Abilene Reporter News, October 4, 1954

Abilene Reporter News

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Location: Abilene, Texas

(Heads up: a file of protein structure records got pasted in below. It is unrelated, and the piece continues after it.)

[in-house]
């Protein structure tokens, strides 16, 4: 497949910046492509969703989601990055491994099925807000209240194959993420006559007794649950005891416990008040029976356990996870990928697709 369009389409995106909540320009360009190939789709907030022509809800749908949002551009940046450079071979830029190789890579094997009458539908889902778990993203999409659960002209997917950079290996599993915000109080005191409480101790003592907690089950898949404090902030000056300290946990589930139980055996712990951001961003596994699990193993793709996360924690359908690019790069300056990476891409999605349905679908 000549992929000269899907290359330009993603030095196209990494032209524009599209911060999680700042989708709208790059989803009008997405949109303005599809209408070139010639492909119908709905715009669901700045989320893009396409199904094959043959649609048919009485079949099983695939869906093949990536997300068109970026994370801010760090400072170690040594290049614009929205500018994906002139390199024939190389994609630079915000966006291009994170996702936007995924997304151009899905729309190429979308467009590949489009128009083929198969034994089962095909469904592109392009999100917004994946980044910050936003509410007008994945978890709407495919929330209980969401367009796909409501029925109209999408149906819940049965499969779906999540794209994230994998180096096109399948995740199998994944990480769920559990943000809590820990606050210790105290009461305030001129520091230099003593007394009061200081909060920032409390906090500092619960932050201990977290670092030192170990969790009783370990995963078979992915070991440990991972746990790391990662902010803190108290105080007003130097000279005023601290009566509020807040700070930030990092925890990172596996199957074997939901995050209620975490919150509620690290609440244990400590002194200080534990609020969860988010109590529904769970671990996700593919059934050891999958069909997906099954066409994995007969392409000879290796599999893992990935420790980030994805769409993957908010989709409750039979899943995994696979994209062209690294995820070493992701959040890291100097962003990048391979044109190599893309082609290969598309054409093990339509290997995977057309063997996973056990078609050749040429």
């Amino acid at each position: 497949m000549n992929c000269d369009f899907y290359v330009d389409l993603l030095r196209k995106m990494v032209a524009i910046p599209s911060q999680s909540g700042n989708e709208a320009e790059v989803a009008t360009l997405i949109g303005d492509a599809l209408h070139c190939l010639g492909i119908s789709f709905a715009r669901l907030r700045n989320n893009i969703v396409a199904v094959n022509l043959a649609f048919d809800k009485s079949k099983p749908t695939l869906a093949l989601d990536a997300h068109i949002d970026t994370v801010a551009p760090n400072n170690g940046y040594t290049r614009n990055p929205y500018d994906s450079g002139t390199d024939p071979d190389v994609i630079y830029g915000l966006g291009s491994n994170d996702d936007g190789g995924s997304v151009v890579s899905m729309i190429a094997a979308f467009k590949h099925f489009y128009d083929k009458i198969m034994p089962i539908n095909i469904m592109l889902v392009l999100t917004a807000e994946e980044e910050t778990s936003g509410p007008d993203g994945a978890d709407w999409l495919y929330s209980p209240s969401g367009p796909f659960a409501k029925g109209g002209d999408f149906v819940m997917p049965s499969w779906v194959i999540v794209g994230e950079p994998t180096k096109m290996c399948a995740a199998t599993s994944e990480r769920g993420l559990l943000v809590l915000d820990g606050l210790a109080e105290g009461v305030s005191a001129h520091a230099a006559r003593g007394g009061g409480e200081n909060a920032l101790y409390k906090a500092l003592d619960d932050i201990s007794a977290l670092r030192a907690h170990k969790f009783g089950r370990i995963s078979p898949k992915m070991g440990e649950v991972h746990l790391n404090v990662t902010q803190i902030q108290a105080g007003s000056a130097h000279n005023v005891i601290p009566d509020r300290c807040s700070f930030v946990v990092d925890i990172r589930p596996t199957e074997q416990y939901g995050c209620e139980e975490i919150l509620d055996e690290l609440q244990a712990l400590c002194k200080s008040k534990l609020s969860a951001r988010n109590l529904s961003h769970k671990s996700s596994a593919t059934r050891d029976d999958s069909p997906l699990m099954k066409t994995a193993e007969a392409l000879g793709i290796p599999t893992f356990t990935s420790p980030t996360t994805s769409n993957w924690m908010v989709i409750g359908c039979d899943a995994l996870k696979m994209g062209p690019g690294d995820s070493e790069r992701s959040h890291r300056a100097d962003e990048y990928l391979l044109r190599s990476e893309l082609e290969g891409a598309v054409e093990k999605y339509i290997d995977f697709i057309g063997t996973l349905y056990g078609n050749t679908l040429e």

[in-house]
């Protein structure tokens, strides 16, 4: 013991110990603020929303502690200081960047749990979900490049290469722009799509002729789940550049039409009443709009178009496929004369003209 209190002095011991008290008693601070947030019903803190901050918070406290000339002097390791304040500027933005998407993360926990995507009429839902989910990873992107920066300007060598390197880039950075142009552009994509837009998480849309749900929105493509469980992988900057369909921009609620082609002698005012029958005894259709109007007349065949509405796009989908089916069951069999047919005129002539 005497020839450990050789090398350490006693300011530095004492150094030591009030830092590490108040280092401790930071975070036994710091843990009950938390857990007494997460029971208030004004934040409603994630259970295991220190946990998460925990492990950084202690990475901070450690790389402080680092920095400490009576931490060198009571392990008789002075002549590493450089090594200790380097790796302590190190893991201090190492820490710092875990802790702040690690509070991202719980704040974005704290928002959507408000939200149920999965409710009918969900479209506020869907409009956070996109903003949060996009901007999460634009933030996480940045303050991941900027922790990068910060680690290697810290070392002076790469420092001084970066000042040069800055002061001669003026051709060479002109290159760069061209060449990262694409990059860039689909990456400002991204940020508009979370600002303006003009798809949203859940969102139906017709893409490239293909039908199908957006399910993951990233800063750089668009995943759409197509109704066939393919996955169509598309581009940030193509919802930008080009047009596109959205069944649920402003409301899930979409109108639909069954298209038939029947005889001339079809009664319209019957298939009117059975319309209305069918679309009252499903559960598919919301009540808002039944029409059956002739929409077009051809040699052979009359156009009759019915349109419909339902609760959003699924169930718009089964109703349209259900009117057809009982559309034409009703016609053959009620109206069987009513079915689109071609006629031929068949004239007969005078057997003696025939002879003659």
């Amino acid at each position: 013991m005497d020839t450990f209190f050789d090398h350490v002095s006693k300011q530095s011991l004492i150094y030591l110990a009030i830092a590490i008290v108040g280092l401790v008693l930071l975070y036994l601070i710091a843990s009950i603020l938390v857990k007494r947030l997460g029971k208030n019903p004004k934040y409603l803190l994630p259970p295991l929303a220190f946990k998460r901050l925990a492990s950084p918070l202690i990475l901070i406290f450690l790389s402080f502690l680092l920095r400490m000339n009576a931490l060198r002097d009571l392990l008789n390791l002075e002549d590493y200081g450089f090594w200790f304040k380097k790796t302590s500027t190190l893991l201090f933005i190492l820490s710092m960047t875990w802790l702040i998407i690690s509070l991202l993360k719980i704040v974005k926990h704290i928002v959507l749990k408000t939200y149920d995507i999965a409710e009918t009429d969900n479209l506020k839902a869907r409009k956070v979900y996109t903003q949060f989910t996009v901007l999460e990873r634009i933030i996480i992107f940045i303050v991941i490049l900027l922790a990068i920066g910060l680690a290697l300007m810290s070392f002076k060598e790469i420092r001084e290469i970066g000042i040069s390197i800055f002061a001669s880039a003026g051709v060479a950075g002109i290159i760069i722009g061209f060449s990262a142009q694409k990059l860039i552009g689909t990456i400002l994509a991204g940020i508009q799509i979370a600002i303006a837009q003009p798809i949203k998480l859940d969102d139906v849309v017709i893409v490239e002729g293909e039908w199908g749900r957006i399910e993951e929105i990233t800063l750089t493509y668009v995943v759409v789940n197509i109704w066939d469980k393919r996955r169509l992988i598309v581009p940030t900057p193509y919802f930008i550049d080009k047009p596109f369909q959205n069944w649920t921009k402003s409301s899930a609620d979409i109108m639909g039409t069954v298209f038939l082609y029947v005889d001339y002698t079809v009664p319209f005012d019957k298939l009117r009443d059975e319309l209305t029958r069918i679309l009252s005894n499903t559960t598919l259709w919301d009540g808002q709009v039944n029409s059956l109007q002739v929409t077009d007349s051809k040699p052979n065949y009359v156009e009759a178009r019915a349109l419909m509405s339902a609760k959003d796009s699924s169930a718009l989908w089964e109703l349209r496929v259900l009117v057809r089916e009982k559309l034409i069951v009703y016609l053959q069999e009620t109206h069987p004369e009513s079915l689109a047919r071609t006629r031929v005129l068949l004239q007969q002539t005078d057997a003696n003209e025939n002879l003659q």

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Abilene Reporter News (Newspaper) - October 4, 1954, Abilene, Texas PARTLY CLOUDYWi}t Wme ^Sveporter-Beini"WITHOUT OR WII H OFFENSE TO FRIENDS OR FOES WE SKETCH YOUR WORLD EXACTLY AS IT GOES"—Byron / MOnNING VOL. LXXIV, NO. 109Associated Press (AP) ABILENE, TEXAS, MONDAY MORNING, OCTOBER 4, 1954 —TWELVE PAGES PRICE DAILY 5c, SUNDAY 10c NEWSMAN, WIFE FACE SEDITION CHARGE — Carl Braden (right), 40, Courier-Journal copyreader. and his wife, Anne, confer with their attorney, Robert Zollinger, shortly before the Bradens were indicted at Louisville, Ky., on charges of advocating sedition. The Bradens and four others were indicted by a grand jury which probed alleged Communistic activities there. The Bradens bought a home in a white neighborhood, then sold it to a Negro, The home was bombed in what Commonwealths’ Atty. A. Scott Hamilton termed a possible Communist plot to incite racial hatred. Truck Kills Infant Here Joy Robinson, 16 -month • old daughter of Mr ami Mrs J. E Robinson. 2757 Pine St., was run over by a truck and killed about 7;31 pm. Sunday in front of her lK»me. Hot death was Abilene’s first traffic fatality in 2% days. The last person lo die on Abilene streets was Jose Garcif, 64, of 342 Bois Baird Woman Killed BAIRD. Oct 3 R\S'-Mrs .Mlie .\ora Young. 57, of Baird, was fatally injured when struck by a car as slie was crossing V, S Hijfhway 80 in Baird about 7; 15 p m. Sunday. She was taken to Callahan County Hospital and died there about 8 20 p m. Highway Patrolman George Clark said the car was driven by Paul Dodd of Odessa. Mrs Young was crossing Highway 80 where it intersects with Payton St. in Baird .Mrs. Young had liveti in Calla-h.in County since she was 2 She was born Aug. 23. 1897 in Collin t oiinty. She marrii*d Charlie Frank Young at Baird in 1919. Funeral was tentatively set for Tuesday. Other arrangements will he announced by Wiley Funeral Home. Survivors are the husband; two daughters, Mrs. Viola Gillilt and Mrs Dorothy IxK-khart of Abilene; three sons, Bemie Young of Abilene. Darrell and Charles Young ot Baird; a sister. Mrs. Alonio Waggoner of Clyde; two brothers, Will Appleton of Clyde and .\rlhiir Apt>leton of Waco; and five grandchildren. d’.Arc St., who was hit by a car and killed Sunday. Dec. 6. 19,53, at North Fourth St. and Treada-way Blvd. City police said the 1952 model truck that struck tlie youngster was driven by Garland W’ayne Cox, 20, of 1441 Shelton St. The truck is owned by C. C. Westfall whose husine.ss address is Bo.x 711, Stamford. Police said the truck is leased to the Post Office Department for mail hauling purposes. Cox was en route to Stamford at the time of the accident. Police said the girl darted out into the street in front of her home. The driver of Uie truck .swerved to avoid hitting the youngster but the rear wheels of the truck ran over her, ptdice said. Young Joy was taken to Hendrick Memorial Hospital but was dead on arrival The accident was investigated by City Patrolmen Bill Ross. 0. R Spross, J. D. Self, and C. M. Farris. The youngster’s surviv'ors include her parents, a 3-month-old brother. Jay Dee Robinson; the paternal grandparents. Mr. and Mrs C. D. Robin.son of Flora, HI., and the maternal grandparents, Mr. and Mrs. W. H. Burrell of Henderson. Ky. The father is an unemployed oilfield roughneck, police said laical arrangements are being handlcii by Elliott's Funeral Home The body is to be sent to Flora. Ill, for funeral and burial. French Nab Red Writer In Spy Link PARIS, Oct, 3 liPF—Andre Bar-anes, a Communist journalist nabbed as the “third man” in France’s defense leaks scandal, was formally charged today with endangering the security of the state. A military instructing magistrate, Maj. Jean de Resseguier, lodged the charge against Baranes, quoted by authorities as confessing that he relayed secret information on meetings of the Nationnal Defense Council to the Communists even while serving as an informer for French police. Under French law, an instructing magistrate acts as a sort of one-man grand jury in cases such as these. If convicted, Baranes would face a maximum of 10 years in prison and a fine of $13,713, Two high civil servants were arrested Friday on a charge of giving secret information to nonqualified persons in the scandal, which has rocked the government while the London defense conference claimed most of Premier Pierre Mendes-France’s attention. Both are extreme leftists. These two are Roger LaBrusse. who was in charge of “national protection” at the Defense Ministry, and Rene Turpin, chief of the personal secretariat of the Defense Ministry ’s secretary general, Jean Mons. Mons was suspended yesterday by telephoned order of Mendes-France on suspicion of endangering the security of the state through negligence, but was not ailed. His office is a clearing house for the most vital French military secrets. Police informants said Baranes — arrested in east-central France yesterday in flight on a woman’s red bicycle toward the Swiss frontier — admitted a role in the leakage during 15 hours of uninterrupted questioning by four French counter-espionage agents. By the account of these informants: Baranes admitted passing on to the Communists information which he said he received from LaBrusse. He said LaBrusse dictated the information directly to him, or sometimes gave it to him through intermediaries who have ntrt been identified. The dejected-looking Red writer said he had never met Turpin and had no contact with him. This conformed with statements police attributed to Turpin, w hich said Turpin was at the source of the leaks, but had no direct link with Baranes. 9-Nation Agreement Frees West Germany Floyd Slayer Accomplice Faces Trial WACO, Oct. s Nago Alaniz goes on trial tomorrow in a two-year-old “mistake” slaying that brewed new troubles in stormy Duval County. Jacob Floyd Sr. said his son was killed in a bungled political am bush. He said he was the target for “hired killers” and that “politics” was the motive. The Floyd youth was shot behind the Floyd home in Alice Sept. 8, 1952. Alaniz, an attorney from Duval County, and Mario Sapet were charged with murder, conspiracy to murder and accomplice to murder, Alaniz will be tried only on the accomplice indictment. The state said the triggerman was a Mexican named Alfredo Cer V antes. Described as “just a flunky” along San Antonio’s produce row. Cervantes has never been arrested. Mexico has been asked to hunt him. Sapet was sentenced to 99 years. The cases were switched from the stormy South Texas area to Brown County. Sapet was tried there. Because of the widespread publicity, the trial of Alaniz was transferred to 54th District Court here. Floyd Sr. has testified he was called to a cloak-and-dagger meeting with Alaniz the night of the shooting. He said Alaniz told him "hired killers are wailing in your garage now to kill you." The elder Floyd said his son veas shot by mistake when the youth went to get his car, parked in front of the garage. In the Sapet trial, Floyd said .Maniz told him. ‘T’m in on it. I "It was the most methodical, have agreed to say the killer was | willful murder you can imagine. said subway motorman John S. Hough, who gave the alarm and chased the youth to the street, where he was captured. Held without bail on a homicide Short Ceremony Ends Occupation LONDON, Oct. 3 fAP)—The United States and eight Western Allies signed historic agreements today to end the occupation of West Germany and let 50 million free Germans raise an army to buttress the West’s defenses against Communist aggression. Secretary of State John Foster Dulles and ministers of the other eight countries affixed their signatures in a friendly, 11-minute ceremony in the drawing room of Lancaster House, within sight of ruins left by German bombs only nine years ago. AT HISTORIC CONFERENCE — After lunching with British Prime Minister W’inston Churchill, right, Canadian Foreign Secretary Lester Pearson, left, talks with French Premier Pierre Mendes-France outside No. 10 Downing Street during a recess of the Nine-Power Conference in London. Brooklyn Punk, 19, Slays Woman, 70 NEW YORK, Oct, 3 «f—A-*wsky 19-year-old mechanic, after a tour of Brooklyn bars, slashed a 70-year-old woman to death with a paring knife in a subway early today. police said. “We have built well for the future of Europe,” British Foreign Secretary Anthony Eden said as the six-day conference broke up. Ironclad Controls The agreements, which have still to be ratified by the parliaments, provide for ironclad international controls intended to prevent the new Germany from growing strong enough to menace her neighbors again. French Premier Pierre Mendes-France was pictured as "four-fifths sure” the program would win approval in the French Chamber of Deputies, which only 34 days ago turned down the European Defense Community plan to get West Germany under arms. It was that rejection which sparked the present conference. One high French source said •Mendes-France would stake the life of his government on ratification of the new agreements. Upon his return to France tonight, Mendes-France immediately summoned the French National •Assembly into special session for Thursday to hear his report on the “A dream of European unity is started on the road to reality,” Dulles said before leaving in a with me. He has to have an alibi,” Floyd said .Alaniz told him the motive for the ambush was "they are afraid you will keep Judge Reams in office.” Crash Kills Two BETHANY. Okla., Oct. 3 Ifv-A private pilot and a woman crashed to their deaths today while on an apparent joyride in a small airplane. The pilrt was Victor Briggs. 40. Oklahoma City. The woman was tentatively identified as .Miss Mary Jane Sharp. Oklahoma City. FI. Worth Zoo's Who's Who, Python Pete, Slides In Home FORT WORTH.Tex., Oct. 3 The elephants trumpeted, the hyena screamed and .Al and Harriet, the chimpanzees, yelled when old Pete the Python came back home to his Forest »’ark Zoo home Itxlay. After 15 days on the lam, old Pete just appeared at 4 a m. CST in the dead leaves and dusty dirt behind the tropical bird cage about 125 feet from his original home. Animals Go Wild Those who hoard them said the animals in the zoo went wild. They screamed, they yelled, and the cats up on the hill roared. Harry Jackson. Pete’s owner who has been sleeping on a cot in the children’s zoo office, awakened. He and Ed Baker, the Negro night w atchman at the zoo. w ent running out. Jackson and Baker caught old Pete, all 18 feet and 156 pounds THEY'RE ALL PLEASANT Flood of Words Showers Grimes at Plant Dedication By DON NOKRI.S kTen closely associaUMi with L. when Grimes was apiHiinted su-IH*rintt*ndenl of the water sy.stem A Grimes during his 32 years as ^ just recently taken over by the sutH'rintendent of the .\bilene vva-jiity ter and sewer department paid I    “I det ideil he had    enough hu- hiiii heartfelt tribute Sunday. i    man    in him that if    some    {HX»r The occasion was dwiication ol :    tievil    couldn’t pay his bill    he the city*.s newest water filtration;    would    cut his water    oft.”    Scar- for .Abilene on its water develop- of him, lying in the dust, barely moving, in the beam of his flashlight. Jackson, 54. and Baker, who is 71 and says "there isn’t a snake alive I’m scared of.” caught old Pete. By 4:55 a m. they had him in a wire cage and later in his regular wooden cage with the thick glass front windows. “I couldn’t believe at first it was my snake.” Jackson said. “But Pete had been having trouble with his mouth, had a canker mouth and held one side a peculiar way “When he turned his head and looked at me. I knew Pete,” Jarksoii Bttten Hours later Jackson tried to sw ab 4*ete*s mouth out with cotton-tipjved sticks, ,fid old Pete just up and bit him—put five tooth bites in Jackson’s right thumb The wounds weren’t serious. Neal Baird, a Fort Worth newsman who was there soon after Pete was found, said Jackson just broke down and cried like it was a kid come home—not for happi-nass hut for relief that the long days of waiting and possible danger was over. Old Pete curled up peacefully m his cage toiiay and slept Jackson said he figureil Pete had been in the Forest Park Zoo area all along. The too is about 24 miles from downtown Fort Worth but m a residential section and not far from Texas Christian I’ni- the flash of a knife in his hand ... I was thinking what could I do.” WTien he saw the woman seemed already to be dead, with the man U. S. Air Force plane for Wash-“just sitting there, hacking her to ington. pieces,” he went to tell the ccwi- The nine ministers — from the ductor and get aid.    United States, Britain, France, It- When he got back to the car, aly. West Germany. Belgium, Lux-empty except for the knifer and embourg, the Netherlands and (hlang's Son Says Reds' Will Invade TAIPEH, Formosa, Monday, Oct. 4 Chiang Kai-shek’s elder son, a key man among Chinese .N’atonalist leaders, said yesterday he thought the Chinese Reds would try to invade Formosa soon in one or two-division strength — 20,000 to 24.000 men. But he doubted if they’d ever reach shore past the U. S. 7th Fleet and predicted quick annihilation for any who made it. In an interview, Lt. Gen. Chiang Ching-kuo, often tabbed as Hie likely successor of his father to Nationalist leadership, said the Reds have gone so far out on a limb in boasting of intent to “liberate” Formosa that they will have to make some big move to save face. Meanwhile the vest pocket war. opened S^t, 3 by Red artillery shelling of the Nationalist outpost of Quemoy, entered its second month with spix-adic gunfire in the Quemoy-Amoy area yesterday. his victim, he saw the man lurch out on the platform. Hough chased him up flight after charge was Everett D. Benson of ¡ ÿght of stairs, shouting “Murder! plant in hi.x honor The Grimes Filtration Plant is Uvcaled on the .southeast corner of the intersection of U. S. 80 and Treadaway Blvd. During the public dedication Sunday afteriUH)ii a tranuHl portrait of Grimes was unveiled and lu‘ was presetittnl with an engraved NEiislwatch hy hi.s friends Pre.sen borough said "ills job Ux)k a diplomat He did U in a human way” and is “a credit to u.x all He'll Buy One “L A Grimes made a success of a difficult job ” ScartHirough unveiled Grimes' portrait and told the gathering he wa.s "going lo buy one ju.st like ment program The engineer said when he first | versity. Ivecame usst>ciattHl with Grimes. | When the animals awoke him Abilene had a {vopulation of aMit tovlay. Jackson figuriHl Peie may 12.01k) i Times .As Much have caustni the stir, so he and Brooklyn. His alleged victim, whom he had never seen before, was Miss Minnie G. Williams, a practical nurse. Hough told police he heard a scream as he pulled into the Clark Street IRT station. He paid no attention until there came another scream, "a curdling yell with pain in it. and I knew something horrible was happening." He opened the door of his cab and "saw this big man down on the floor of the second car, astride a woman. 1 thought that he was punching her at first. Then I saw Police! Stop that man!” They emerged from the exit with Hough still yelling. Passersby thought the m o t o r m an “was crazy," as some of them told him later on. and hurried by. Police said Benson collapsed on the sidewalk and Hough attracted a passing radio car. Police said after Benson had slept off the effects of the liquor he asserted: “1 don’t remember anything frwn the time I got on a train at President Street station until 1 woke up here.” Snyder Man, 52, Drowns in Lake SNYDER. Oct 3 <RNS'-The bcxly of Bruce B. Woodson. 52, Snyder mechanic, was found in Lake Thomas Sunday afternoon after an all-night search by more than 500 men. Woodson drowned when he fell from his boat Saturday evening while fishing A companion in the boat was unable to help him in the deep twilight. Fire deparunent units from Snyder. Colorado Cily, Midland. THE WEATHER 'Judging by tlie numtver of vva- grounds w ith flashlights I S UVPVRTMIST OV tOVIMrBl»: HKVTHVR ai *1 VI •SHU KM VNP VUIMTV    1« iMirtb    coniinutNl    ««rm    M««- d«v lUHi    Hujh    Vioiut*}    «itd 1liV«U} WVi I*»»    7*. Nv.KTH CKNTRVl VM> W1>T IKW.Vi    .    ,    . I’artb tk.u*i> wHh »idriv »c*tu-i*o apparently duln t hear him as he Baker began searching the zoo    lam    \    drifted helplessly in high, wind- Sweetwater and Odessa, i^s other citizens, dragged the Borden County side cf the lake all nigh» .A party of Snyder firemen found the body with grappling hooks at 1:30 p m. Sunday. The drowning happened at 7:30 p m. Saturday. Funeral services will be at 8 30 p m. Monday at the Bell Funeral Chapel here .Mr. Woodson, who was employed by Williamson and Son Motor Co. is survived by his wife and two married daughters. Mrs J. H. Bruton of Ode.^sa and Mrs. D C Cotton of Snyder His i-ompanion. Walter David-son, alMV a mechanic, said Mr Woodson was trying to start the boat’s motor w.hen he lost his balance and fell from the boat He may have struck his head on part of the motor. Dav idson said he hailed another boat about 100 ft»et away but they Canada—assigned corps of lawyers and military experts to finalize the great mass of legal and technical detail involved in setting the enemy free and controlling their military buildup. .Ministers to Meet The ministers of the Big Four— Dulles, Eden, Mendes-France and West German Chancellor Konrad .Adenauer—arranged a meeting in Paris Oct. 20 to confirm the experts’ detailed planning. All nine ministers w?U meet in Paris, the next day, to confirm detailed planning on arms control. The North Atlantic Treaty Organization Council of Ministers set a special meeting for Oct. 26, also in Pans, to sign and seal the admission of West Germany as the 15th member Then the agreements will start through the mill of the member naiiims’ parliaments. Here is a summary of the conference’s final plans, which will go down in history as “The Lon- See GER.M.A.VY. Pf. J-A. C«l. 5 Boy, 9, Killed By Snake Bite HA.MLI.N, Oct, S (RNS)— John Herrero, 9. died at 6:30 p.m. Sunday in Hamlin Memorial Hospital seven and one-half hours after he had been bitten on the left arm and nose by a rattlesnake in a cotton field near .Aspermont. The youth was rushed to the hospital here after he was bitten for emergency treatment. He was given four vials of anti-venom and three blood transfusions. He was the son of Mr. and Mrs. Frank Herrero. The father is employed on a farm near Asper-moni. The body was taken to Springer Funeral Home at Aspermont. Kiwanions Arrive D.ALLAS. Oct. 3 (48 — Kiwanis Club members from Texas and Oklahoma arrived today for th® group’s convention. MCCARTHY SAYS ter meters the population is now in exce.ss of 60,iXk).” he said, and ”l»eople are using more than five times as much water as they did SO years ago. “It wtHild have b«HMi iiiHHissible tor Abilene to grow without having water facilities ahead of the IHvpuIatiun increa.'-e "U .A woituhI atvout waier and tation of the watch came as a that and hung it on the wall in tjei,vere«i the giKxts year m and sutprise Wife RerognDed The veteran city employe’i wile V as «Iso recognized Sunday and presented a miniature of the portrait that will hang in city hall. Dallai Scarborough, veteran AbU Une attorney, was mayor in 1922 iny office" ScarlHuough InlriKluced S W. Freese, whose engineering firm, Freese & Nichols, planned and lu-l>ervise<l construction of Grimes Filleratlon Plant. Freese said he had wivrked with Grimes for 30 years as eniinter year out “Due thing .stands otii alHvui I.. A s administration That is the economy with which the Job was done ” Frees® .said Abilene has one of Sm ORIMKS. r«. t-A. Cel. t Pete Is Caught Baker kept his light on the python while Jackson slipfved the loop on a 6 foot stick over Pete’s head    • “Ed’.s a brave man" Jackson said later "Not one man in a j thousand would have done what he did ’• Jackson tighleiu'd live niHwe arvmnd Pete’s neck and told Baker to teleplwne for help. He fought the threshing coiling snake about 20 muuiles before his helpers arrived It slipi>etl out of the loop once But Pets’s owner snareil the snake again before it could move away. p*r«iui*    rwvivi    driven    waves    until he    reached J- VST VM‘ .SOI IH ItMKVL I »• \ V.S    , th»    trtijiiHi    i    small    islaiHl.    There he attracted attention    of other    fishermen and they summoned help. Mr \SiHKlson was born .April 8, I9i)2 in Raines County Other survivors liH'Uhie his mother, Mrs J F. NNiHKison. San Antonio; four sisters, Mrs A I. New. tViessa. Mrs J M Hickman. .Aspermont; Mrs D, \ Clendennmg, San Anton-to. and Ml’S J H Kttnmel. Snyder, and three brothers, J K of Sny der. Fred of Iredell and Marshall of Waco. Burial wriU be in Snyder Cemetery and the Rev Floyd W Strick land, pastor cd the Avenue D Bap-tift Church, will offkiit®L M.mhU,' Tur*»U> |wrU> ckmav »»«h «-«I i .* l#nxl    iw    l*m-    1 n*i«lurv    1«k«ILy    Mi-wna •*»s#rl> i winOk «Hü »*iu«n» «w Ul» Wii«t. b»i'omuw rnhI»«'«!»    m>«ih»4i»l»rl) Tvi»»il«.v. fs.ui's.H«ti ass % w    e M Ti    I    »    W» fs ,    ;    -w    *• TS    3»    n n    4    J8    -------- »3 TÎ    V    .•«»    -    '*»» Tl    *    A»    .    .    a» TS    .    .    3*    a- 76      •    I*    «T m    ....    »30    .    —    » »4    Itt    30 •S    I)    «* ao    11M Hisli •r4 li>i»    h*» H hoor» «I #    30    a m ; *9    «ad    76 Hifli *mú k*n    attp* UM y««r: Tt and #0. Sun*#« i«M litgHt 6 U et« SMiMria« *». das 6 >3 • m .SuMMH i^ntght # 36 o m OainmMH r*«dm« «l 6 10 e 3# 16 a*iaU>0 hitoudll» Ot    6.30    f(B 61 H# Ike May Affect Censure Result W’.ASHINGTON, Oct. 3 uf'—Sen j Democratic .National CumnuUee McCarthy (R-Wis* said tonight ¡vvUi do" and of "what President that wht‘lher the Senate votes lo Eisenhower will do.” rt'nsure him wUl depei^ in part    Glanders (R-VD on “what President Eisenhower “bragged” of receiving a let- ter from Eisenhower congratu-McCarthy also said the Demo-1    initial    attack cralic National Committees stand .McCa*^thy on UK Queslion mn.v MM. tlK out-1 ! said. But he added if the President has so expressed himself "it might come. He did not elaborate on what he thinks either Eisenhower or the Democrau might do lo swing votes for or against him. The Wisconsin senator aw>^ared 00 .NBC’s “Meet the Press” television pr«)grani It was his first iversonal ctanment on the recommendation by a special Senate committee that the Senate censure him wiien it conies back to consider the question Nov 8. McCarthy’ said he expects the vote wilt go against him if the Senate bases its decision i>n political grounds But if senators think about the facts and about the precedent they would be setting. .McCarthy sakl, their answer to the censure proposal will be "definitely no.” Then McCarthy said Dier® re-mams the «uastioo «1 “vhat the swing some voles” against McCarthy. McCarthy said he will continue to "fight” t'ommunism no matter what action the Senate takes And he said he will do it within the Republican party. He said he would “definitely not” get out of the GOP and form a thiitl party if the censure move sticks He called hiniiielf a Republican “first, last and always.” On the subject of his financial affairs, which were questiwied by ■ 1961 subcommittee before which he declined to appear, McCarthy said anyone is “grossly untruthful” who intimates he used for his ewn purposes money ONitrihuted t® flghl ;